Second stage of the entire trip, but the first stage where we really cycled. We started in Picton, where we arrived by ferry and carried on to Blenheim, and from there to Christchurch. It was 346km and took us 5 days. In Christchurch we added a rest day before starting the next stretch.
December 26, 2004 Just completed our second day of cycling: 50 km to the tiny town of Ward (population about 50) on the State Highway 1 (SH1). An easy day, and a nice way to ease into the trip. The weather certainly had improved!!
Here is Roy, sitting on the doorstep of our home for the night, basking in the sun and enjoying the warm weather. The sheep were bleating in the field behind the motel and we would hear them on and off throughout the night.
We’re not the only crazy ones! John, a veterinarian-turned-school teacher from Australia, was cycling through New Zealand for six weeks during his summer holidays. He showed up at the motel that afternoon and we got talking, of course, so we decided to have dinner together.
The weather was good for the next few days. Not as hot as it was ‘supposed’ to be, but that suited us fine. The SH1 runs along the east coast of the south island to Christchurch. It is not as famous as the west coast, which is more moutainous, but it is very pretty nonetheless. In some places the road ran quite close to the beaches and the endless webs of seaweed were fabulous. We also saw, and heard, numerous seals and sea lions along this stretch. Cycling so close to the water also means very few hills!
One of our mid-morning breaks for a flat white (a NZ espresso drink that’s somewhere between a cappuccino and a latte), and Roy doing his due diligence by sampling the local carrot cake. Yes, it is a tough life being a bike tourist.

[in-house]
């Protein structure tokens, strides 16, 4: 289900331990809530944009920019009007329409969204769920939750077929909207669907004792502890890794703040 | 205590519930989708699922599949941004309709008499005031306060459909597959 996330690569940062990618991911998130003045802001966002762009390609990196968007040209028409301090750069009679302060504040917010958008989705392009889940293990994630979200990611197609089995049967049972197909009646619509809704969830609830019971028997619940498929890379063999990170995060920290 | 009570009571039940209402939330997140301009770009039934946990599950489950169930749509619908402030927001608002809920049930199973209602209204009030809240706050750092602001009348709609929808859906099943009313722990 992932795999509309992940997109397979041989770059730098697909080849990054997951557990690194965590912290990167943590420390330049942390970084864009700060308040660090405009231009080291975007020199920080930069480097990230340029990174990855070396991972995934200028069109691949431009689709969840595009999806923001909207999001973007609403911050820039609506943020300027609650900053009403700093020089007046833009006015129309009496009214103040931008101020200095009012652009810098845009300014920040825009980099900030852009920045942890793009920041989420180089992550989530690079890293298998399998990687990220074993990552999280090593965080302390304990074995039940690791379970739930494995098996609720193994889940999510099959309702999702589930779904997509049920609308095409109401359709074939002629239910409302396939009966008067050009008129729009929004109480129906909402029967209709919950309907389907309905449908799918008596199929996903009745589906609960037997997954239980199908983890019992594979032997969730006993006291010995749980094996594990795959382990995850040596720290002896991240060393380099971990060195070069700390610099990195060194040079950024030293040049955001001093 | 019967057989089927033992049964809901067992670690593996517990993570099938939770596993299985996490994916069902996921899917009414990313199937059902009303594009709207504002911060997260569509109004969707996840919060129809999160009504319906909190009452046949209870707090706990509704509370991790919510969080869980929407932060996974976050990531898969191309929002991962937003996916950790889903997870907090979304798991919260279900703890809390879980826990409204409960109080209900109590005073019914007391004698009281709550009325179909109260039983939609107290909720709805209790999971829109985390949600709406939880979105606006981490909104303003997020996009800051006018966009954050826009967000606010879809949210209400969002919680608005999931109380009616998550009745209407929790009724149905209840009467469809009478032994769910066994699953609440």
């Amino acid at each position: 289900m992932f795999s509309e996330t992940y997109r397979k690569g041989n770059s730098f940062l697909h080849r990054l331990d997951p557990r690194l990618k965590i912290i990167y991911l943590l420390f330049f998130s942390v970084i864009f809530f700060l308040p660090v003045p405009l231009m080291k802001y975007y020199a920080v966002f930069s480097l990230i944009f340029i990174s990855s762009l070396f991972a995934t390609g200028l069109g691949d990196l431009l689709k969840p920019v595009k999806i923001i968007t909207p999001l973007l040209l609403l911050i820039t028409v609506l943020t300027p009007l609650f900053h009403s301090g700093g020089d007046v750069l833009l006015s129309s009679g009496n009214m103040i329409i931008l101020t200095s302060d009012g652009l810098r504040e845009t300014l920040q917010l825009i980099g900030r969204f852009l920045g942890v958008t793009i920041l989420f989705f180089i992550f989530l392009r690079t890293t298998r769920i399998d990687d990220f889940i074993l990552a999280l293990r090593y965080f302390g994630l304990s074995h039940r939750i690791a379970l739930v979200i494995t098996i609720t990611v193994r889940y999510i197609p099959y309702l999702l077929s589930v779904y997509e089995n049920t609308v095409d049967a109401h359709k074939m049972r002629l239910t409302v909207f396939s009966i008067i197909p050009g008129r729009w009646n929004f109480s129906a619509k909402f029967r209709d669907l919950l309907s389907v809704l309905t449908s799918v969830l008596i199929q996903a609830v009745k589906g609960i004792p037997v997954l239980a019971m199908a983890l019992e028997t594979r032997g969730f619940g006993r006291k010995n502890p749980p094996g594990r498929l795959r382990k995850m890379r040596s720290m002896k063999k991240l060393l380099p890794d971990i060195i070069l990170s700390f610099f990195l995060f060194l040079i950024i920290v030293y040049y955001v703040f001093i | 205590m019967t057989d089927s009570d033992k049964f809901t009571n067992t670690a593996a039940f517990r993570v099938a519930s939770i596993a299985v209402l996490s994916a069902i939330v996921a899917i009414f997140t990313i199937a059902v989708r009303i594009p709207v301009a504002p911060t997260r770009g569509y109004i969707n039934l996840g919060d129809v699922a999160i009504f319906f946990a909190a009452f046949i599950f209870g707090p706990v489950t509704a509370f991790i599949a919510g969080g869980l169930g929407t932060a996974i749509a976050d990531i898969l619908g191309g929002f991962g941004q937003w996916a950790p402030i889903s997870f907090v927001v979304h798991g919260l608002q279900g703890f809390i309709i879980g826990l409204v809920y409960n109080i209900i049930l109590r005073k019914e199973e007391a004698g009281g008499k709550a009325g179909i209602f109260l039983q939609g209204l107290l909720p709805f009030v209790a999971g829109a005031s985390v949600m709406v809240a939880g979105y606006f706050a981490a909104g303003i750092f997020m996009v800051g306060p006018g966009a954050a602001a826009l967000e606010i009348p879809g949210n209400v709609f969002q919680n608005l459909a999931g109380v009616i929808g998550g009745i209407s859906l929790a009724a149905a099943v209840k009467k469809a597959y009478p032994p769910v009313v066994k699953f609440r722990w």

Our third night we spent in Kaikoura, a rather touristy town but in a beautiful location. Fortunately, part of the town stretches out onto a point that juts out into the ocean, which means you can get away from the noise of the bars and tourist crowds in the centre of town.
By coincidence, our hotel (Pier Hotel), which we had booked from Canada, was out on the point and from there we had a great view looking back the ‘mainland’ and its mountains. It was good we had reserved, because every place in town showed no vacancies!
Still in Kaikoura, from the balcony of the hotel, Roy got a great kick out of this seagull, who finally managed to find his balance sitting on top of a round beer sign. The gull seems a bit insulted though, don’t you think?
From Kaikoura we continued on SH1 via Cheviot, where we spent the night, and then on to Christchurch.
December 27, 2004 In Cheviot we stayed in our first motor camp, where we rented this little cabin with shared facilities. I had heard about the motor camps and their cabins, and this one sure was very quaint. It reminded me of a gypsy wagon or, for those of you who are Dutch, a woonwagen; I expected Pipo or Mama-Lou or Klukje to appear around the corner at any moment.